Where is the water? Trying to unveil how plant roots find water

plant roots, plants
© Weerapat Kiatdumrong

Chang-Soo KIM, Professor at the Missouri University of Science and Technology, discusses the importance of developing a deeper understanding about how plant roots find water

Plant roots are the sensor network to support healthy plants

Plants respond to various environmental stimuli by directed growth toward favourable conditions nearby. This is called the tropism and plays an important role helping the plants to adapt to resource-scare conditions. The plant roots can easily change their growth direction and elongation rate when they sense any preference within the rooting medium. Such responses to environmental stimuli include gravitropism (gravity), hydrotropism (water), chemotropism (chemicals) and thigmotropism (temperature), etc., which are important for the health of plants. Particularly the hydrotropism, the ability of sensing water and moving toward it, is a less explored subject compared to other tropic behaviours partly due to the limitation of convenient methods.

Miniaturized rhizobox (“root container”) for hydrotropism study

By adopting the concept of microfluidic systems, we develop a novel meso-scale fluidic platform to create controlled environment for studying the behaviours of small plant roots responding to surrounding water environment. Air flows with different humidity through a Y-shape fluidic channel generating a two-dimensional humidity gradient over the root zone of a small plant. Actively growing seedling roots are directly exposed to this humidity gradient and their growth kinetics are analysed.

A flat Y-shaped fluidic chamber has two gas inlets on both sides to introduce two air flows with different humidity levels. This simple fluidic platform proved to be very effective and promising to investigate the response of plant roots bending toward a preferred humidity condition. Therefore, it is a very simple, effective and inexpensive approach for observing how the seedling roots find water.

What we found

Curvature of the roots exposed to different humidity conditions were observed with the images taken at regular intervals. The root tip heads towards where the water is available, ensuring the root grows towards sources of water. In the presence of humidity gradient with 100% and 50% relative humidity (RH) air through left- and right-side inlet, respectively, the root started to bend toward the higher humidity, defying the gravity at the regions of the highest humidity gradient. Then, it was followed by the typical downward growth towards the direction of gravity as the humidity gradient became smaller in the lower region of the channel.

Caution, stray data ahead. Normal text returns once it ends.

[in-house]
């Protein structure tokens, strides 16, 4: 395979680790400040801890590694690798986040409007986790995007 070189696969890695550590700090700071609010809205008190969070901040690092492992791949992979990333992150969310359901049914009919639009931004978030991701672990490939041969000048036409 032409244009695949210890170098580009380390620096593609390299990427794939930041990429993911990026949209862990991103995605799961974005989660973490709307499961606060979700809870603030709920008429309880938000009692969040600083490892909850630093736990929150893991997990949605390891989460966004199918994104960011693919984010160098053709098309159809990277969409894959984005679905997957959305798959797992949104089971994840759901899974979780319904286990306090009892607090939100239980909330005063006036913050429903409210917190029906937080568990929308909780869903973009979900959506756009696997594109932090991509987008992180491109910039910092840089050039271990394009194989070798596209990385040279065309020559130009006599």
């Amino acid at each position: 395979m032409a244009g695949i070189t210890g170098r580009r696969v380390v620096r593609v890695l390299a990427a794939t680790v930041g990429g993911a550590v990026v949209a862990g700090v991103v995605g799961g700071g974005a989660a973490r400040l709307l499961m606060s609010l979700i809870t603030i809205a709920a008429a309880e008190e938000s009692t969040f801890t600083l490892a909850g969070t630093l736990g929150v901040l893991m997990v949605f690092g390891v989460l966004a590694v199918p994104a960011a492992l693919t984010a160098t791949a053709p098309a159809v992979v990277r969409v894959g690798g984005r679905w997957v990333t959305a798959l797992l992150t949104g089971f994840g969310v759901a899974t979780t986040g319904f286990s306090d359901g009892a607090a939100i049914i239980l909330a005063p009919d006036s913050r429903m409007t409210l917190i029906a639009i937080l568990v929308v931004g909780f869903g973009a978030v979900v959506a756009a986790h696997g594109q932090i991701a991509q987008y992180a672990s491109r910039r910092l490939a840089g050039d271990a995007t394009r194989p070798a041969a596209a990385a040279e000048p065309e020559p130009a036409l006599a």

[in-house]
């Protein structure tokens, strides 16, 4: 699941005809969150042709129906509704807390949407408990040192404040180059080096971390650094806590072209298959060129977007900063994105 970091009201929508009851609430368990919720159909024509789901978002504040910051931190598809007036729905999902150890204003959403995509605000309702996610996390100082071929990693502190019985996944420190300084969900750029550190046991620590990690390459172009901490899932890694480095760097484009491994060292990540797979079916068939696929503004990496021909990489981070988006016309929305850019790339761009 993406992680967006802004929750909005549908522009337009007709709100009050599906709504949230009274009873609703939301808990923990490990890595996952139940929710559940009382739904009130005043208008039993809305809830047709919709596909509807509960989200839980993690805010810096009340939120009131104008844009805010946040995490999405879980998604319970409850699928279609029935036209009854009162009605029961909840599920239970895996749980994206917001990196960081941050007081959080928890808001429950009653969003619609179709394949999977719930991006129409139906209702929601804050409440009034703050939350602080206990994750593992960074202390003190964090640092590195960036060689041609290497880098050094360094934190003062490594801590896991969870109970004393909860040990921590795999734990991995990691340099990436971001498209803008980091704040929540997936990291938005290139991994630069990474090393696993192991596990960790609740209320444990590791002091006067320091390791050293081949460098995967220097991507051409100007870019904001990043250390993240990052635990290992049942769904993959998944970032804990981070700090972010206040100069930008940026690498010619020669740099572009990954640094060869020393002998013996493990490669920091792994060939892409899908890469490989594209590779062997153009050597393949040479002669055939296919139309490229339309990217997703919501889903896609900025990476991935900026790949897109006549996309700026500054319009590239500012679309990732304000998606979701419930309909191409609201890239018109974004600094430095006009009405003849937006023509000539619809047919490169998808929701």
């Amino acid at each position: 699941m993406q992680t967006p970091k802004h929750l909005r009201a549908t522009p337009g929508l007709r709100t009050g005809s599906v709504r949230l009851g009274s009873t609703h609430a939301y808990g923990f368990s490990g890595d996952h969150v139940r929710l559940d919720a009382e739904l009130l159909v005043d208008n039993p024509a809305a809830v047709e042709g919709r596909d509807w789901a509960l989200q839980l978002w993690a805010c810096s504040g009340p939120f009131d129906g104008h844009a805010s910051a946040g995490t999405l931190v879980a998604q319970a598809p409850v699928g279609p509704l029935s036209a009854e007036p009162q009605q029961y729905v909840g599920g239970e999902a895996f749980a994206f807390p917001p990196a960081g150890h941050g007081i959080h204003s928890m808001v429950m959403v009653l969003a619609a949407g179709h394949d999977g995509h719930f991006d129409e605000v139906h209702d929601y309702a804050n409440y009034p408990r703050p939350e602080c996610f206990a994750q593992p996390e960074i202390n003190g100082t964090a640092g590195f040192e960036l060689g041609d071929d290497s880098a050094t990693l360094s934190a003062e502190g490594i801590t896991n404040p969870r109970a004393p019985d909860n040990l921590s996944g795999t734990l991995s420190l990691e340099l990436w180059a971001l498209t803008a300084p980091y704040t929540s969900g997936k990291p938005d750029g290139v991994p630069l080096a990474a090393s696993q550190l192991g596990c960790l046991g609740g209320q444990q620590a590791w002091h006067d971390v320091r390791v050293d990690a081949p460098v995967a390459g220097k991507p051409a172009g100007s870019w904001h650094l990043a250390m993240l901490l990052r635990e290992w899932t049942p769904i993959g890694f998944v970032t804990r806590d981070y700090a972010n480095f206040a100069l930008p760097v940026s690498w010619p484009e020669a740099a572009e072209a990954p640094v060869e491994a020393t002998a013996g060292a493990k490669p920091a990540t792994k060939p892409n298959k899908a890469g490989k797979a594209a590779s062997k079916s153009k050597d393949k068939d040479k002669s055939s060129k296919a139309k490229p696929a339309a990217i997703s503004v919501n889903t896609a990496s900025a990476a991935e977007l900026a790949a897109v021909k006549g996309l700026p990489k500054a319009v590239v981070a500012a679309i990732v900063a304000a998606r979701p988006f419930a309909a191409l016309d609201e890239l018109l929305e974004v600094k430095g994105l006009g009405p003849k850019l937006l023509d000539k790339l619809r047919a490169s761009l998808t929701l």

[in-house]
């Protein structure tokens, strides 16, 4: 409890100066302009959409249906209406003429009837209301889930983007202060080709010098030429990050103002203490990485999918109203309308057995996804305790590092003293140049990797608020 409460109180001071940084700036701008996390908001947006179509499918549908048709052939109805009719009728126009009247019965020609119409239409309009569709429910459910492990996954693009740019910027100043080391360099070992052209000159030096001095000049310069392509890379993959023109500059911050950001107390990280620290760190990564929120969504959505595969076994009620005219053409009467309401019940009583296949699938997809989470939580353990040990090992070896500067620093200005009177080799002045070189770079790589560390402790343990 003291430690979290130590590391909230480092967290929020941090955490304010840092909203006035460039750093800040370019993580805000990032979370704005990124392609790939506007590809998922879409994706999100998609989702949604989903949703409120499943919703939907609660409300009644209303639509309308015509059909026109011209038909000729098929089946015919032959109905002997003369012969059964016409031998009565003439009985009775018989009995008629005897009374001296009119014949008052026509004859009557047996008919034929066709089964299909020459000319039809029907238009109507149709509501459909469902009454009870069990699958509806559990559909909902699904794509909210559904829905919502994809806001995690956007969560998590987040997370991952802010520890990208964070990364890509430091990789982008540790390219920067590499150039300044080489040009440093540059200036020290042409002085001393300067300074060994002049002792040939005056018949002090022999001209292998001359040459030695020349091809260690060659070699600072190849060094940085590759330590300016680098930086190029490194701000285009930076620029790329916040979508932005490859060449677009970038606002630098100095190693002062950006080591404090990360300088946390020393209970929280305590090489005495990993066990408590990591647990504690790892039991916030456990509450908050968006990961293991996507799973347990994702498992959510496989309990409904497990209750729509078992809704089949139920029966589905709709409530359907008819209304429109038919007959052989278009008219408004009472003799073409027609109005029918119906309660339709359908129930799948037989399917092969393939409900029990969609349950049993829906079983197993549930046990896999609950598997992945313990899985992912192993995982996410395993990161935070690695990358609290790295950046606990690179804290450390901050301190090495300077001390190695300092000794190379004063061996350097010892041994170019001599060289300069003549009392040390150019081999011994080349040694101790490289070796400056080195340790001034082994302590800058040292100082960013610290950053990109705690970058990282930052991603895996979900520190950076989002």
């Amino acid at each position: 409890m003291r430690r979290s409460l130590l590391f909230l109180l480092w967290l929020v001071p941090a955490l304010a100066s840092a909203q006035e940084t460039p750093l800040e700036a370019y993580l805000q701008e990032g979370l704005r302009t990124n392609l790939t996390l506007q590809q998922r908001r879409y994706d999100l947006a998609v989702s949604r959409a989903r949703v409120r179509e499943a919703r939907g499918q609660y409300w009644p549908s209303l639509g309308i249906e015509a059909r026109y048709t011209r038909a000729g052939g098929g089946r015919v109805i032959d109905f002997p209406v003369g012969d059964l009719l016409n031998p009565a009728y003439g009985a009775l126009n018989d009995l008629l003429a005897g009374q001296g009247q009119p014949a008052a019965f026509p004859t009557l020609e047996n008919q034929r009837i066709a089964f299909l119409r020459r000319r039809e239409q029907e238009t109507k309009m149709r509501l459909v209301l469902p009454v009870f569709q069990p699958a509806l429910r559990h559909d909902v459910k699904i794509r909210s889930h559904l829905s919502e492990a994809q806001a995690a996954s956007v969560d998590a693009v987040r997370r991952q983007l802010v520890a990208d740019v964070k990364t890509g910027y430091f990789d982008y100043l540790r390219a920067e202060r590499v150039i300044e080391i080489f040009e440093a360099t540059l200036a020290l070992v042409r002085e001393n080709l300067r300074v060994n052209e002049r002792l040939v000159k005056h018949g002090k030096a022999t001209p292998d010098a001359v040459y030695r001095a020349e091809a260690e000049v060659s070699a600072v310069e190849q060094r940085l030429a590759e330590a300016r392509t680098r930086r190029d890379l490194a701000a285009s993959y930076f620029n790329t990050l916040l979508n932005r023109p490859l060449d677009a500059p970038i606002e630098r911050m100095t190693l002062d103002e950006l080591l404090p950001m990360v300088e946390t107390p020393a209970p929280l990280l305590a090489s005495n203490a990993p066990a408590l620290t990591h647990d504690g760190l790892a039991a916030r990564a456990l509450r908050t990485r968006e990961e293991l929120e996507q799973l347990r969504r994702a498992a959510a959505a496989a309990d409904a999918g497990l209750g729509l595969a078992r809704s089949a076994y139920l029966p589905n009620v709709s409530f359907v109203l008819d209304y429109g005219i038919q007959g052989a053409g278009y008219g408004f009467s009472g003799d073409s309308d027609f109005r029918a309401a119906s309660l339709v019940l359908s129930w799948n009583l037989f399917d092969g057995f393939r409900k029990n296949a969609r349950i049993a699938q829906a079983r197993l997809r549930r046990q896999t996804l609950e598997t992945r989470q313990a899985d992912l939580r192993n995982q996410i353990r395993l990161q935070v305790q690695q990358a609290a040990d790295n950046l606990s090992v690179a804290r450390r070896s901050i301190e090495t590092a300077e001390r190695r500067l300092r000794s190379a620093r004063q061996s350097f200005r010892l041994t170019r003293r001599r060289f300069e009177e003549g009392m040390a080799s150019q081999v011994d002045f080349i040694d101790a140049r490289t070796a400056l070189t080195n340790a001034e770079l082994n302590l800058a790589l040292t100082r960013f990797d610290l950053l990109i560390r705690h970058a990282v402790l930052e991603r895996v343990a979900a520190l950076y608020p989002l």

plant roots, plants
An aeroponic rhizobox (root container) with a seedling plant root defying the gravity and bending toward a more humid area (100% relative humidity air from the left inlet) showing the root hydrotropism (directed growth toward water) [lower row], while the root grow straight downward aligned with gravity without the humidity gradient [upper row]
In the control experiment, negligible curvature was observed when there was no humidity gradient with 100% relative humidity air flow through both inlets. To analyse the metabolic status of plant roots, growth rates of the roots were compared for both conditions. However, there was no significant difference, although a slightly higher growth rate was observed without the humidity gradient. This observation confirmed the hydrotropic response of seedling roots with respect to different range of humid air flows purged through the platform.

Prospects toward higher crop yield

Water is undoubtedly one of the most important resources to ensure productive agriculture. Deeper understanding about how plants find water and respond to is likely to contribute to developing drought-tolerant crops that can avoid water-deficit stress.

Successful demonstration of seedling root orientation proves the feasibility of such miniaturised rhizobox platform for further plant breeding applications including the development of drought-tolerant crops. We anticipate that this platform can be applied to other areas of plant research including metabolic engineering and genetic screening associated with other agrochemicals beyond water.  Eventually this will help us to develop better strategies to practice precision agriculture and sustainable environment for efficient use of fresh water and agrochemical resources.

Acknowledgement: funded by National Science Foundation (NSF)


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Contributor Profile

Professor Department of Electrical and Computer Engineering
Missouri University of Science and Technology
Phone: +1 573 341 4529
Email: ckim@mst.edu
Website: Visit Website


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